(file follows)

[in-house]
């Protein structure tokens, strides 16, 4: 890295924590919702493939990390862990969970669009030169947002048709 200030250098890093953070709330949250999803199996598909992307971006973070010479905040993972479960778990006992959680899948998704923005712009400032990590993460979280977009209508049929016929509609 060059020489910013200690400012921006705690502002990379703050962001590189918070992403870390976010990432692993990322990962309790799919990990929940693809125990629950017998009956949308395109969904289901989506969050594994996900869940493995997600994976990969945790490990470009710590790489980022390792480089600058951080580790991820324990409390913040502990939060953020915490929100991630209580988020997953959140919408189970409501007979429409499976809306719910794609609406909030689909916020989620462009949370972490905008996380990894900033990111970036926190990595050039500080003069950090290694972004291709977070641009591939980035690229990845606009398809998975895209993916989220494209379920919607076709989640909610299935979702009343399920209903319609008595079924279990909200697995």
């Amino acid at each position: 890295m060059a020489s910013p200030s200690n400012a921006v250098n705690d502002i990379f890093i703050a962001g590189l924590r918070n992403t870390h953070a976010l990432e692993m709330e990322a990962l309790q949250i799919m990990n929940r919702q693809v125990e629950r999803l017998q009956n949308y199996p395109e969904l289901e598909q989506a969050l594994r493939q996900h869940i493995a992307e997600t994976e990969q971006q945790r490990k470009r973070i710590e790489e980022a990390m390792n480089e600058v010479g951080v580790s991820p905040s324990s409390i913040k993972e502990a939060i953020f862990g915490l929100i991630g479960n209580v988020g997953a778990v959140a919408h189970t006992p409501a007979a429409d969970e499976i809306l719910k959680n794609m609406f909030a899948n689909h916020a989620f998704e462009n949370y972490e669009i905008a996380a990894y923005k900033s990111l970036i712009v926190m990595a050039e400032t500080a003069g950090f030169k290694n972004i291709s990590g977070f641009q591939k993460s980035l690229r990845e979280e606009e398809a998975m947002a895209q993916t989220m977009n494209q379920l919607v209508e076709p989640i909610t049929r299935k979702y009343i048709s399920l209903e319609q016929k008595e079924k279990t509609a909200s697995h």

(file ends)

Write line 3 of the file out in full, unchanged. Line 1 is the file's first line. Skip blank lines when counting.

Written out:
């Amino acid at each position: 890295m060059a020489s910013p200030s200690n400012a921006v250098n705690d502002i990379f890093i703050a962001g590189l924590r918070n992403t870390h953070a976010l990432e692993m709330e990322a990962l309790q949250i799919m990990n929940r919702q693809v125990e629950r999803l017998q009956n949308y199996p395109e969904l289901e598909q989506a969050l594994r493939q996900h869940i493995a992307e997600t994976e990969q971006q945790r490990k470009r973070i710590e790489e980022a990390m390792n480089e600058v010479g951080v580790s991820p905040s324990s409390i913040k993972e502990a939060i953020f862990g915490l929100i991630g479960n209580v988020g997953a778990v959140a919408h189970t006992p409501a007979a429409d969970e499976i809306l719910k959680n794609m609406f909030a899948n689909h916020a989620f998704e462009n949370y972490e669009i905008a996380a990894y923005k900033s990111l970036i712009v926190m990595a050039e400032t500080a003069g950090f030169k290694n972004i291709s990590g977070f641009q591939k993460s980035l690229r990845e979280e606009e398809a998975m947002a895209q993916t989220m977009n494209q379920l919607v209508e076709p989640i909610t049929r299935k979702y009343i048709s399920l209903e319609q016929k008595e079924k279990t509609a909200s697995h």